It’s difficult to tell how the final picture in Lebanon will look following the recent elections that attracted large-scale political and media attention. The elections resulted in an overwhelming victory for the March 14 Coalition and its Arab and international supporters, while the March 8 Alliance and the regional axis that this coalition represents suffered a crushing defeat.
Leader of the Free Patriotic Movement, General Michel Aoun, described the elections in Lebanon as universal elections.
This may be one of the few correct terms that General Aoun has been successful in coining, as attempts at predicting the post-electoral situation is something that Arab and non-Arab media is relentlessly trying to do, particularly due to Lebanon’s status as a battleground between the moderate and rejectionist camps in the region, and as the front line for two opposing international projects.
The international media is busy trying to understand the situation in the Middle East in the aftermath of the Lebanese elections, not to mention the Iranian elections that are taking place.
The majority of the Lebanese said that they were not happy with Hezbollah’s weapons and that May 7 was not a glorious day [as Hezbollah described it].
This is an indisputable fact, although it seems that it is difficult for the local media to distance itself from the confrontational language that prevailed in the run up to the elections. It appears that the defeated party is trying to promote the idea that Sayyed Hassan Nasrallah presented in his speech following the announcement of the electoral results, namely the claim that the March 8 Alliance won 54 percent of the popular vote.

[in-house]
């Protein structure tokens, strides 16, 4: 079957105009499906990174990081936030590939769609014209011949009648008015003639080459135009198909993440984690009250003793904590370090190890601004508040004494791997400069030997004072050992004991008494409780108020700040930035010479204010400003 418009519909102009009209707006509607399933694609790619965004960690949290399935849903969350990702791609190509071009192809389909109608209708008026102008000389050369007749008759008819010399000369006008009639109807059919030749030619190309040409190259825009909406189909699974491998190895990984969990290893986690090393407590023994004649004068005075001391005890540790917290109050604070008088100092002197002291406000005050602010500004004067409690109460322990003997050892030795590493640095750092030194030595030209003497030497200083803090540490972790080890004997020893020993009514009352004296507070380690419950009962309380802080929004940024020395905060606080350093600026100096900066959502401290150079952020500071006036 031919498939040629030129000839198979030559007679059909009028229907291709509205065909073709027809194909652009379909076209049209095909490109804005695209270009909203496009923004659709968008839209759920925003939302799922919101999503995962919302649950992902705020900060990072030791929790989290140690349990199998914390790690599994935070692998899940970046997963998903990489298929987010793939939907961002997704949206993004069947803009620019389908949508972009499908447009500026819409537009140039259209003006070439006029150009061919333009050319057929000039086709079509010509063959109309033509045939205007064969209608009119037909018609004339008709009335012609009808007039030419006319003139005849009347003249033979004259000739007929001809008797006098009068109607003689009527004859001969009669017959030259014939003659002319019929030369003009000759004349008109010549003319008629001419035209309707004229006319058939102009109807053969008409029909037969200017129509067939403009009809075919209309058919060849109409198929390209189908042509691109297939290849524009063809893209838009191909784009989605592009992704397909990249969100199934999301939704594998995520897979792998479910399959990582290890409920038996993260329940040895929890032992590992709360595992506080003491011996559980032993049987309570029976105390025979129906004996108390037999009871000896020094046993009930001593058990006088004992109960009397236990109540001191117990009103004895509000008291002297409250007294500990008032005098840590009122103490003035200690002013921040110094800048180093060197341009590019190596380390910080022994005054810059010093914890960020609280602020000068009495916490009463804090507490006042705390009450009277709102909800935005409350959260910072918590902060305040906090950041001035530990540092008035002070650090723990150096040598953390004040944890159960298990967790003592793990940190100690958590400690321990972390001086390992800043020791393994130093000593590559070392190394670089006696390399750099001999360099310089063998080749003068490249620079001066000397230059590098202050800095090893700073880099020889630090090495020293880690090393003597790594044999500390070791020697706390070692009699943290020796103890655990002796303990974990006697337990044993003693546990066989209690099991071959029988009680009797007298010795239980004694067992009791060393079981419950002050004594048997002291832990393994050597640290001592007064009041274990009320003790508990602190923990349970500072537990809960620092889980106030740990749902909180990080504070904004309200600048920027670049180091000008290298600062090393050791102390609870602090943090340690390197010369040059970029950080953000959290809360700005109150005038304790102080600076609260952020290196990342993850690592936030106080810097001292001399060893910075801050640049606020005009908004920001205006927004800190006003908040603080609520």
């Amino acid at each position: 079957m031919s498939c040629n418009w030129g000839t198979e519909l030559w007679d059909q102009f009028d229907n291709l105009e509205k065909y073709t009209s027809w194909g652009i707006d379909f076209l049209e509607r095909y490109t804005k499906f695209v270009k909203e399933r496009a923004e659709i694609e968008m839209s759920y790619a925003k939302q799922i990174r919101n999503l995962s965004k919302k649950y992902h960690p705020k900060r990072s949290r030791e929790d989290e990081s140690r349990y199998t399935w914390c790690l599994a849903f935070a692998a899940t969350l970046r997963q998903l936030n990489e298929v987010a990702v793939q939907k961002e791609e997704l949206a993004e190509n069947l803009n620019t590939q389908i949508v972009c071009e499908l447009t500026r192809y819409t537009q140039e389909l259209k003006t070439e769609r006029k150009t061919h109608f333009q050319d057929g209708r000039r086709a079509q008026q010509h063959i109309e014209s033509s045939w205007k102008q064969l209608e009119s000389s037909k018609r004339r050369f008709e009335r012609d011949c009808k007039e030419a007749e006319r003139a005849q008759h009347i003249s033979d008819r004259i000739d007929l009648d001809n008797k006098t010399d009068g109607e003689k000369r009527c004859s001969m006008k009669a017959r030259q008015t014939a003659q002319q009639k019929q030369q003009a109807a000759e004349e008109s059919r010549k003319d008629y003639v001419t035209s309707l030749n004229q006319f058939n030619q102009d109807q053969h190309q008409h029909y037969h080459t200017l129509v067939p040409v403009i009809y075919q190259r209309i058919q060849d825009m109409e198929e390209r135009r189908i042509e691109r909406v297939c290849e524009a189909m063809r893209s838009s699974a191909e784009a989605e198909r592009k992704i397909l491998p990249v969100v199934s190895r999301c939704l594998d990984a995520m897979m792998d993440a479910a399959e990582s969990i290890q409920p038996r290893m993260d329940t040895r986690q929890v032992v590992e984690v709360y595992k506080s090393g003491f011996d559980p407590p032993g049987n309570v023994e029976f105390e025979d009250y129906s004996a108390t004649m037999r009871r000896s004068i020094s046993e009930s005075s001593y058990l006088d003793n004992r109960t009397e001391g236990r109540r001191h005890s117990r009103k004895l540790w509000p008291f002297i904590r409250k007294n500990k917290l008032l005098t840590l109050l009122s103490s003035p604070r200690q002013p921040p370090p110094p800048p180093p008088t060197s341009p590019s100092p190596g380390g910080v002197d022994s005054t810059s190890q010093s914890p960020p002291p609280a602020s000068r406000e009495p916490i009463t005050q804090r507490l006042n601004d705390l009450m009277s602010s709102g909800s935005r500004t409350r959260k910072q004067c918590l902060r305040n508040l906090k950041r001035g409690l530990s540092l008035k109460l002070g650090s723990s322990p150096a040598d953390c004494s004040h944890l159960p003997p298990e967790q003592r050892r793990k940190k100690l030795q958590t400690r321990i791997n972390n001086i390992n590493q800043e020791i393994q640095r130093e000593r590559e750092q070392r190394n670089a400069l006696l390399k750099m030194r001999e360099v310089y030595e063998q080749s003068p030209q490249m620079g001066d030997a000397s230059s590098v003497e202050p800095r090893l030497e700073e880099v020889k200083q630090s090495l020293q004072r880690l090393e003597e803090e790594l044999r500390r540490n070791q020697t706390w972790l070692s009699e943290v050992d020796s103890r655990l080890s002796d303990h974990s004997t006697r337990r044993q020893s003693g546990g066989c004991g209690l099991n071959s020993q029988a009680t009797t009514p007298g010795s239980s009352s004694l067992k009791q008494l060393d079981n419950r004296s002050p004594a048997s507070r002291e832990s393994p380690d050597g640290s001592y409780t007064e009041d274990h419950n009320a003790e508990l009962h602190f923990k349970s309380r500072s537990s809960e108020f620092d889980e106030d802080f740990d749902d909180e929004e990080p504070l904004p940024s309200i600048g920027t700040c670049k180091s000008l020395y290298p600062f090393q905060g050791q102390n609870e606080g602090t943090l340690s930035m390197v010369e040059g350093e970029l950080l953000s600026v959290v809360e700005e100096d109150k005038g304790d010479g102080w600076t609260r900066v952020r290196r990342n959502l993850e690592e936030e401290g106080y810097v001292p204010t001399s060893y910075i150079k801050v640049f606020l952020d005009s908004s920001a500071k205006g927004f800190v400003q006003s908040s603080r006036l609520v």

Creating a lexicon that will incite new confrontation in the future appears to be one of the media’s roles in Lebanon. The 2005 elections were accompanied by doubts over who had won the popular vote from the opposition media which discussed the “Quadripartite Agreement” [between Walid Jumblatt, Saad Hariri, Nabih Berri, and Hezbollah] and said that the majority of Christian votes went to Michel Aoun.
Today these two issues no longer apply. Therefore the opposition media had to search for another issue so it used the issue of “the popular majority” that was raised by Hassan Nasrallah. However the 2005 issue was much more coherent than its 2009 equivalent as Christians simply voted against Michel Aoun [this time] and this will be a fact that remains fixed over the next four years.
As for condemning electoral regulations and holding this responsible for the opposition’s defeat, everybody knows that these regulations were adopted in Doha at the request of Michel Aoun. In fact Michel Aoun returned to Beirut from Doha and responded to the change in electoral regulations by saying, “Christian rights have been restored.”
The fact remains that the opposition media using the [change] in electoral regulation to explain their defeat is a kind of self-flagellation, but this must be expanded upon to include many of the positions and practices that led to the defeat. Hiding behind a fictitious victory using the slogan of a “popular majority” will never work.